Treaty of Waitangi v Native Title: Comparative outcomes?

Wednesday, 4 June 2014
Huia Woods-Smith

Aotearoa / New Zealand has an international reputation for reconciliation between the indigenous people and its post-colonial settlers based on the historical constitutional Treaty of Waitangi signed in 1840. An interesting juxtaposition with native title in Australia is the lack of legal recognition of property rights in mining in New Zealand legislation.

This presentation considers whether the right to negotiate process and negotiations with the state under the Native Title Act 1993 could be used to produce similar outcomes to those currently enjoyed by some Maori groups in Aotearoa / New Zealand.

The right to negotiate process under the Native Title Act has the potential to achieve the same outcomes but this is dependent on the presence of certain characteristics. Let’s look at some elements present in Aotearoa / New Zealand settlements and what Maori groups have achieved with their settlements to determine what some useful/necessary characteristics are. Native title groups have created, or are considering the creation of, systems that could result in positive outcomes/ processes. These systems/processes are the outcomes of settlements with the state (native title determinations and other major agreements under the future acts regime agreements with mining companies.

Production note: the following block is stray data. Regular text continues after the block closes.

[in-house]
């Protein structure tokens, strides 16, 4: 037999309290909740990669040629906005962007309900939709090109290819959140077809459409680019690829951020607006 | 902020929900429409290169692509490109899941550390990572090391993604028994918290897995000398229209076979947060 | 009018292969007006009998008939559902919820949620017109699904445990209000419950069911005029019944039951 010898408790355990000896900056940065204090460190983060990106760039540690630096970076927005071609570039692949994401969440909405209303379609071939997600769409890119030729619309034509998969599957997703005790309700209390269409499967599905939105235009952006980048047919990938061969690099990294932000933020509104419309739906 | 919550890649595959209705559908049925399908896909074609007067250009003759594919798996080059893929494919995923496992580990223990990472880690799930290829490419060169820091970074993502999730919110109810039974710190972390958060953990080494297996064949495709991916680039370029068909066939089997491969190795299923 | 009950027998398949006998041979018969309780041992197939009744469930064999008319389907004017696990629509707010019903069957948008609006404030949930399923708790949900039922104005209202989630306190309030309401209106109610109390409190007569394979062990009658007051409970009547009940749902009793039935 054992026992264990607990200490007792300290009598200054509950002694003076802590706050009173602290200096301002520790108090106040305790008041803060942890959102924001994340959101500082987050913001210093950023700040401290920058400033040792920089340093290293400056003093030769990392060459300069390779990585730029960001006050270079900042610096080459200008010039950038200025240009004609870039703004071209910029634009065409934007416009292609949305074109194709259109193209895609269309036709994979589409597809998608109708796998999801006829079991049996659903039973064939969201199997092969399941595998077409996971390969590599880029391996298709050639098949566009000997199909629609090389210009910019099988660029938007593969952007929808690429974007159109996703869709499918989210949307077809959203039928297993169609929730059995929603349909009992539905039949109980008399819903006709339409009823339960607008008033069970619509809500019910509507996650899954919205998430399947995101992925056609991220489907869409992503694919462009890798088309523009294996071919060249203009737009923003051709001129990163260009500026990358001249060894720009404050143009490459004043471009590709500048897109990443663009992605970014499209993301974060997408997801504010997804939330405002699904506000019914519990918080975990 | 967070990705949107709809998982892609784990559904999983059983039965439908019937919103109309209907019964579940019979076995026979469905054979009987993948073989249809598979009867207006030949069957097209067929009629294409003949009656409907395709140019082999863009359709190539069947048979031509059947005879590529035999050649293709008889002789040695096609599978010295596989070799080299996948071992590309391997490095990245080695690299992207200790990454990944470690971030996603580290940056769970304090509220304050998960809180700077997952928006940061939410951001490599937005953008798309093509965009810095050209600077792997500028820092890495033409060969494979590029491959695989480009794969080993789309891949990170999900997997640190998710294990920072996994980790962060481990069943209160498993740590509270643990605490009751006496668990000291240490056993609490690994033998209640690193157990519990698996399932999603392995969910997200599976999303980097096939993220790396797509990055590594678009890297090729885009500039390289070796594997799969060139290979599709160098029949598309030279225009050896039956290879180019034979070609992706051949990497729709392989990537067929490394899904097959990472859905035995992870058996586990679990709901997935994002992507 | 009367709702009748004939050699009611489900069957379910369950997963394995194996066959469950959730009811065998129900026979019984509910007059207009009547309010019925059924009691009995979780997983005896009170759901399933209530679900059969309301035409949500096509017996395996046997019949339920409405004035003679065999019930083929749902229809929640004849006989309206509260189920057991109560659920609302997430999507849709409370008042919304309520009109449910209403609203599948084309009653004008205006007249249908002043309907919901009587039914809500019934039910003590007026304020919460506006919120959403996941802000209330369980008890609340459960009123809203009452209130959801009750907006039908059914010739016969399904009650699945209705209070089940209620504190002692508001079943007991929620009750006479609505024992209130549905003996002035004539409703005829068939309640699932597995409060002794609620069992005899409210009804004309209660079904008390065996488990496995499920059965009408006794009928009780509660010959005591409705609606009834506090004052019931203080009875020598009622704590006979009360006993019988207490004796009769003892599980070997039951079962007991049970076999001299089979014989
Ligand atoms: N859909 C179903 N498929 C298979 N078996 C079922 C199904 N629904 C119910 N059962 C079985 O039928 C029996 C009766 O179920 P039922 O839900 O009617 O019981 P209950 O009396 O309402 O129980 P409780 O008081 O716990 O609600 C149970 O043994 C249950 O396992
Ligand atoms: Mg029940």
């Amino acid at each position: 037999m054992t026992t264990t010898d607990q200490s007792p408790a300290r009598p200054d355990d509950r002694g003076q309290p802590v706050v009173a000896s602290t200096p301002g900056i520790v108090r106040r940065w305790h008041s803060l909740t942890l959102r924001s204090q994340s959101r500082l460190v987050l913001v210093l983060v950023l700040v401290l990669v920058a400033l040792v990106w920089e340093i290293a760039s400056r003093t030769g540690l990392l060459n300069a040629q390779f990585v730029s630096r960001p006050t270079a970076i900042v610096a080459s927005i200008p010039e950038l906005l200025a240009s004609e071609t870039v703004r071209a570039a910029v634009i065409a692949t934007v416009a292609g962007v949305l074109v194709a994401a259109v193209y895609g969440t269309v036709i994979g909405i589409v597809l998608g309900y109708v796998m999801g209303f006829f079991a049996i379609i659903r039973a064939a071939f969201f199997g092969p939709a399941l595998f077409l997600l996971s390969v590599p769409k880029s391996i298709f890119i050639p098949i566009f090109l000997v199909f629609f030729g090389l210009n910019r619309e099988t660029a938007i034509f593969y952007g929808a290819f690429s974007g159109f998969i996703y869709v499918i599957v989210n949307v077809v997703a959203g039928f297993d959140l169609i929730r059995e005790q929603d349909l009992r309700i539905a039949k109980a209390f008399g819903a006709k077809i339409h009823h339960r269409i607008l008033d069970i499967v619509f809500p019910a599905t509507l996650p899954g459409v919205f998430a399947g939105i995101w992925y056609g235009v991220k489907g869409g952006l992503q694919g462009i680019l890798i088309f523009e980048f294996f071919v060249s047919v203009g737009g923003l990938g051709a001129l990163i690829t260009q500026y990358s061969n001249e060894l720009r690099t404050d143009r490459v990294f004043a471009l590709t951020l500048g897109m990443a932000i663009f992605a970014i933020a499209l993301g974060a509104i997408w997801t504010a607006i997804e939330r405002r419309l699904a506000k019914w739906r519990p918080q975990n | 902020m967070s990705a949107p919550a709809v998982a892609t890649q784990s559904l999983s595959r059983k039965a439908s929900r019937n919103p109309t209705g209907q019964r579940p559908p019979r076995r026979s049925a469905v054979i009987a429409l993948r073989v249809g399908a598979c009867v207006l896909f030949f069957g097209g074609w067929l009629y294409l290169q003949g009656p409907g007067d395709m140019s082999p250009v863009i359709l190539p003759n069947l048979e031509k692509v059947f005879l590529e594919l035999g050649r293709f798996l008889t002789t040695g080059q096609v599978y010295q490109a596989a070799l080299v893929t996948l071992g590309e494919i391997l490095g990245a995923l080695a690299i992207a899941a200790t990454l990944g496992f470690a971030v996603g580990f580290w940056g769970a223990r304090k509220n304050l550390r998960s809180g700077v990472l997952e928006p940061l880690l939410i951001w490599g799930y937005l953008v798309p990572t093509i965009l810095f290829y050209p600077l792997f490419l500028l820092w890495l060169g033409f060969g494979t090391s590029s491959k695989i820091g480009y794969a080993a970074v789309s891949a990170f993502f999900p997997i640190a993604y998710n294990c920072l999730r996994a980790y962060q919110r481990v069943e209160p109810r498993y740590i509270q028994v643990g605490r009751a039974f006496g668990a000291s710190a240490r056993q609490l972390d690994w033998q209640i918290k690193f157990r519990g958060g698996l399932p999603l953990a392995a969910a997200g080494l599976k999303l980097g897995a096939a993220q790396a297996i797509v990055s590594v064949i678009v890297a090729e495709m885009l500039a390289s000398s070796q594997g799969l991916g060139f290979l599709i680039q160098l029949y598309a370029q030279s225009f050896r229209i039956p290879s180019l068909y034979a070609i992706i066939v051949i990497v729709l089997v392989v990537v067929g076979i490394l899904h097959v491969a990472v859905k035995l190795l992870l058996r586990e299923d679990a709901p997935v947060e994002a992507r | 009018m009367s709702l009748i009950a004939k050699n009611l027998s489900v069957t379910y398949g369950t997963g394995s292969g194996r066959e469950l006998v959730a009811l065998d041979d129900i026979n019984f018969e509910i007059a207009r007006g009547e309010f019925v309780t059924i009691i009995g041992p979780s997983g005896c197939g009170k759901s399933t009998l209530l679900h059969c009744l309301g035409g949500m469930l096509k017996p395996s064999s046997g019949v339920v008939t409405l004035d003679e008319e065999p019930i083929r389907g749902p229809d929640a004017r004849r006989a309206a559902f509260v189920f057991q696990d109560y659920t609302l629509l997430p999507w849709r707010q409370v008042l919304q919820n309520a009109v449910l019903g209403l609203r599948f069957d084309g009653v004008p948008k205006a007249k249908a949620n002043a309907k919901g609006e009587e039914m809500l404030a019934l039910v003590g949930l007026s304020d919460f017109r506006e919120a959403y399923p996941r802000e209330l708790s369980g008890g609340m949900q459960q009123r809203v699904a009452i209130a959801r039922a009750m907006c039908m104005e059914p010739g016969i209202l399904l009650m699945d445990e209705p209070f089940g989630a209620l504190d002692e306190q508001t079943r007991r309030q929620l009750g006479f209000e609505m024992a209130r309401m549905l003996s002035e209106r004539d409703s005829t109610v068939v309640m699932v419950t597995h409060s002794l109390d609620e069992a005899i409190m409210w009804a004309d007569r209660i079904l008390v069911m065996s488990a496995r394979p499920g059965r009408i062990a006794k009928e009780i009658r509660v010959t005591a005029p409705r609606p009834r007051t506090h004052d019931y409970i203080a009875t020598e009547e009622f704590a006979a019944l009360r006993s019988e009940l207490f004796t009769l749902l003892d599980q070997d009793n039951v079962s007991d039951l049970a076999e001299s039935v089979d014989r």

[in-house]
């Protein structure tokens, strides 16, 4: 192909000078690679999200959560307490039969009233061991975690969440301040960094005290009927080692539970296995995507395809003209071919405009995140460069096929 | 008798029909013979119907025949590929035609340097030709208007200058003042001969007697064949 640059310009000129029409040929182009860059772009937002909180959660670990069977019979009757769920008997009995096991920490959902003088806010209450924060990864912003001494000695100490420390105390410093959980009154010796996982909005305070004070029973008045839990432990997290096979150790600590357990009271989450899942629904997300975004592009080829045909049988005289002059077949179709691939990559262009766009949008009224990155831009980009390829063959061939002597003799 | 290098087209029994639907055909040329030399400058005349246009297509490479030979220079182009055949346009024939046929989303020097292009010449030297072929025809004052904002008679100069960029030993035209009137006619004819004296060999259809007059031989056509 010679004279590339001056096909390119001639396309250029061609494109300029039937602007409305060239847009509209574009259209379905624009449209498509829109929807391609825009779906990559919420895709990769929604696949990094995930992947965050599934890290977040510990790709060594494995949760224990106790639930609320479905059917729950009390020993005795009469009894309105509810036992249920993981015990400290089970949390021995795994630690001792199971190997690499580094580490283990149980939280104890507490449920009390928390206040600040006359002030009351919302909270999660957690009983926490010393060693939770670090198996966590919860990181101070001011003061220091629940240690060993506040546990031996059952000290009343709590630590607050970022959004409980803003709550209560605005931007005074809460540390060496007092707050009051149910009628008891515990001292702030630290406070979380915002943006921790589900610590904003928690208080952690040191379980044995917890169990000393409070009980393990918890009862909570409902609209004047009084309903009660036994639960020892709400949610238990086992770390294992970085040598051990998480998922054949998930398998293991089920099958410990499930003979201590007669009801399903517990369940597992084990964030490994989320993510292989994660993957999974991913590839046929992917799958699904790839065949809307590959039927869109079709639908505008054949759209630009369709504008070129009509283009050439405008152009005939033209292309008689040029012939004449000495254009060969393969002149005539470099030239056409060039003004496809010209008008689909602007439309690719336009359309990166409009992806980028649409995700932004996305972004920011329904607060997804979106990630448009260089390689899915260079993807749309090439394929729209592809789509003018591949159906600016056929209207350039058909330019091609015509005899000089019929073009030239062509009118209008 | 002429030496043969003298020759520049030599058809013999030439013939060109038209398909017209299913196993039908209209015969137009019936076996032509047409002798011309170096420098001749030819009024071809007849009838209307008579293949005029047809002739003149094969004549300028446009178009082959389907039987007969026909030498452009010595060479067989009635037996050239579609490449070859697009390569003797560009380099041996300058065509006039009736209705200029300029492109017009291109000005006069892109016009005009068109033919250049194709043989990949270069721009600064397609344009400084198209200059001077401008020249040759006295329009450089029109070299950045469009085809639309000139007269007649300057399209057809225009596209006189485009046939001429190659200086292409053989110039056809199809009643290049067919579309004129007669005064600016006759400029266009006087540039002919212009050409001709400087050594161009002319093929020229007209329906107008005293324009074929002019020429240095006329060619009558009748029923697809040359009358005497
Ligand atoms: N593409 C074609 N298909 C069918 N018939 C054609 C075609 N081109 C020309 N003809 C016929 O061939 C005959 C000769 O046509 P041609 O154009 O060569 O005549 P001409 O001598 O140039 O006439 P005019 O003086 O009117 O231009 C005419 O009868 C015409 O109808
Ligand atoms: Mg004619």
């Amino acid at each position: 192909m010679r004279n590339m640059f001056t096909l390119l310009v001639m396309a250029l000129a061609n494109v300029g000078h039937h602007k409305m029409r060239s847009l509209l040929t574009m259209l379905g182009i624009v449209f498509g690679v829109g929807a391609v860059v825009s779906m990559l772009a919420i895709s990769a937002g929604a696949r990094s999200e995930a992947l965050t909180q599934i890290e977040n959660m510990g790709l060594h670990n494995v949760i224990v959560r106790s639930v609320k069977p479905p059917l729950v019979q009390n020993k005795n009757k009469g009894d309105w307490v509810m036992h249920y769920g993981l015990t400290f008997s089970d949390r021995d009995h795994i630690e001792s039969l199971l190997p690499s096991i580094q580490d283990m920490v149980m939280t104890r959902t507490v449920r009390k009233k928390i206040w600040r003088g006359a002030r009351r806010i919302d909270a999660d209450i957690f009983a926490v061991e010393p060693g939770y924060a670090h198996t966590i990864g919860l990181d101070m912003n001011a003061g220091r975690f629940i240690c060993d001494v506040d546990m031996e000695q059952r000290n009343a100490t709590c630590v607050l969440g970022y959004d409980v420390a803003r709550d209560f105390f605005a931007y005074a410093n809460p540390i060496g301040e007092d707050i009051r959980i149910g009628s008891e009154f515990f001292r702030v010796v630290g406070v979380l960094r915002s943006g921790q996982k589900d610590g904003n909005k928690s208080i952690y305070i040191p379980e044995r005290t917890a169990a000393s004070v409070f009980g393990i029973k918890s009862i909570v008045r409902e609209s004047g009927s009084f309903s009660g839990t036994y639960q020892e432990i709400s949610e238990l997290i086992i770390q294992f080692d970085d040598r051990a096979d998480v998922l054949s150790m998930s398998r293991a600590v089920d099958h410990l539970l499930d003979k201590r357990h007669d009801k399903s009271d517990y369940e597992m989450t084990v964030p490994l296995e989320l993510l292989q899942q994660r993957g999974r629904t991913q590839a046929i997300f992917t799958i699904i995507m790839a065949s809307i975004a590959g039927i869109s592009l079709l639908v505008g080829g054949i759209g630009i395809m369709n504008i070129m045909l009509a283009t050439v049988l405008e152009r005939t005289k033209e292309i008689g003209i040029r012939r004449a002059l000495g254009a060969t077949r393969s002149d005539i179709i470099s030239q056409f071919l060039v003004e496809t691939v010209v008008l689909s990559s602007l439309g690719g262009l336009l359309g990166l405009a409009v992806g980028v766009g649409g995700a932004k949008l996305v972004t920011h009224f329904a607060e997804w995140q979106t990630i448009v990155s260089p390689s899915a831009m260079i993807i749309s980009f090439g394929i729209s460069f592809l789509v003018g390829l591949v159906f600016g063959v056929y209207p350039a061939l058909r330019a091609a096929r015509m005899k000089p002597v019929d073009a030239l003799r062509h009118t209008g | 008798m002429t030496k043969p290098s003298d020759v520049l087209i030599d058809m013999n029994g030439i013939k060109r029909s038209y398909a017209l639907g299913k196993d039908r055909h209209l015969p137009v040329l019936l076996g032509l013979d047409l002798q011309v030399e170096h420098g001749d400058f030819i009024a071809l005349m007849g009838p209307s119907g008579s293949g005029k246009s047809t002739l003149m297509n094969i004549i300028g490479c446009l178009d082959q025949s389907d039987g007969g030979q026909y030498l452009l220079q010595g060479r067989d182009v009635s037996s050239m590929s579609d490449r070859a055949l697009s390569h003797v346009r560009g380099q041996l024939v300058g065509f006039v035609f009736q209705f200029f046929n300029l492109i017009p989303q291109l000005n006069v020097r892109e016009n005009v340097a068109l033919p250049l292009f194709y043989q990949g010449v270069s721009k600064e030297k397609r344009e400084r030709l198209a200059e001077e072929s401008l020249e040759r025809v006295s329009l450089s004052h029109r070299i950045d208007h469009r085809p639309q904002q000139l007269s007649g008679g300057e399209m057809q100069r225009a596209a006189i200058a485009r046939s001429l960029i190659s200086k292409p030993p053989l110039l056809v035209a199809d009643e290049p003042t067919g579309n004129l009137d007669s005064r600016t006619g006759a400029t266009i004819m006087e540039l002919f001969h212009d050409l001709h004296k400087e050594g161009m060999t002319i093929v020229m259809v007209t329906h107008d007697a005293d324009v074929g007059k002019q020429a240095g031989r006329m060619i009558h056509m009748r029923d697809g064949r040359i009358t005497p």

Maori have good systems/processes that have achieved positive outcomes. These systems were the outcomes of settlements with the state. Are there some characteristics of such systems that could be mapped over to Aboriginal corporations that may result in similar or better outcomes?